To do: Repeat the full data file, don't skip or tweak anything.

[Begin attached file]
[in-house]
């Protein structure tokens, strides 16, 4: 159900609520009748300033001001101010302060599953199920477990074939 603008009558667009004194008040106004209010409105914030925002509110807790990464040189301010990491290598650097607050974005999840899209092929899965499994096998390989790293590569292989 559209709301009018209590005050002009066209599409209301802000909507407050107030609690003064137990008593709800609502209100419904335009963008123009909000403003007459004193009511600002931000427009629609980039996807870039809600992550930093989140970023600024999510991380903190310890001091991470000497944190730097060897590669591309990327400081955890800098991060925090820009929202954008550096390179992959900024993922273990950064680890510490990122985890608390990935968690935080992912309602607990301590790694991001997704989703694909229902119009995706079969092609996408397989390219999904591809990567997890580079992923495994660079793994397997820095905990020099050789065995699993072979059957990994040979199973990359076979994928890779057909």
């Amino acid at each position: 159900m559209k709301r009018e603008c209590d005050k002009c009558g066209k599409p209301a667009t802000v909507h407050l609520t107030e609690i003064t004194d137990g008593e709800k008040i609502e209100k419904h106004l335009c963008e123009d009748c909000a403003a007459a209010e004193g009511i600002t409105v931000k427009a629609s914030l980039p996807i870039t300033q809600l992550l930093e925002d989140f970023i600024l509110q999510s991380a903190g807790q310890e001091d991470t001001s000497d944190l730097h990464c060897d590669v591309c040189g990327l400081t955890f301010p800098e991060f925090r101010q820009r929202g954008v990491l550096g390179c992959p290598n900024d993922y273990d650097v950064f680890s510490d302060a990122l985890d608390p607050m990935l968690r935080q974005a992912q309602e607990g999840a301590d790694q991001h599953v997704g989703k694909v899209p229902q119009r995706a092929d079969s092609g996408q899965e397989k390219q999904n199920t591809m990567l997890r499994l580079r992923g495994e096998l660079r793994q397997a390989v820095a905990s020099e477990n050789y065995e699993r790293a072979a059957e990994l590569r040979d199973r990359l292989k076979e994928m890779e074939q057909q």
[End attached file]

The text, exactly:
[in-house]
């Protein structure tokens, strides 16, 4: 159900609520009748300033001001101010302060599953199920477990074939 603008009558667009004194008040106004209010409105914030925002509110807790990464040189301010990491290598650097607050974005999840899209092929899965499994096998390989790293590569292989 559209709301009018209590005050002009066209599409209301802000909507407050107030609690003064137990008593709800609502209100419904335009963008123009909000403003007459004193009511600002931000427009629609980039996807870039809600992550930093989140970023600024999510991380903190310890001091991470000497944190730097060897590669591309990327400081955890800098991060925090820009929202954008550096390179992959900024993922273990950064680890510490990122985890608390990935968690935080992912309602607990301590790694991001997704989703694909229902119009995706079969092609996408397989390219999904591809990567997890580079992923495994660079793994397997820095905990020099050789065995699993072979059957990994040979199973990359076979994928890779057909």
């Amino acid at each position: 159900m559209k709301r009018e603008c209590d005050k002009c009558g066209k599409p209301a667009t802000v909507h407050l609520t107030e609690i003064t004194d137990g008593e709800k008040i609502e209100k419904h106004l335009c963008e123009d009748c909000a403003a007459a209010e004193g009511i600002t409105v931000k427009a629609s914030l980039p996807i870039t300033q809600l992550l930093e925002d989140f970023i600024l509110q999510s991380a903190g807790q310890e001091d991470t001001s000497d944190l730097h990464c060897d590669v591309c040189g990327l400081t955890f301010p800098e991060f925090r101010q820009r929202g954008v990491l550096g390179c992959p290598n900024d993922y273990d650097v950064f680890s510490d302060a990122l985890d608390p607050m990935l968690r935080q974005a992912q309602e607990g999840a301590d790694q991001h599953v997704g989703k694909v899209p229902q119009r995706a092929d079969s092609g996408q899965e397989k390219q999904n199920t591809m990567l997890r499994l580079r992923g495994e096998l660079r793994q397997a390989v820095a905990s020099e477990n050789y065995e699993r790293a072979a059957e990994l590569r040979d199973r990359l292989k076979e994928m890779e074939q057909q």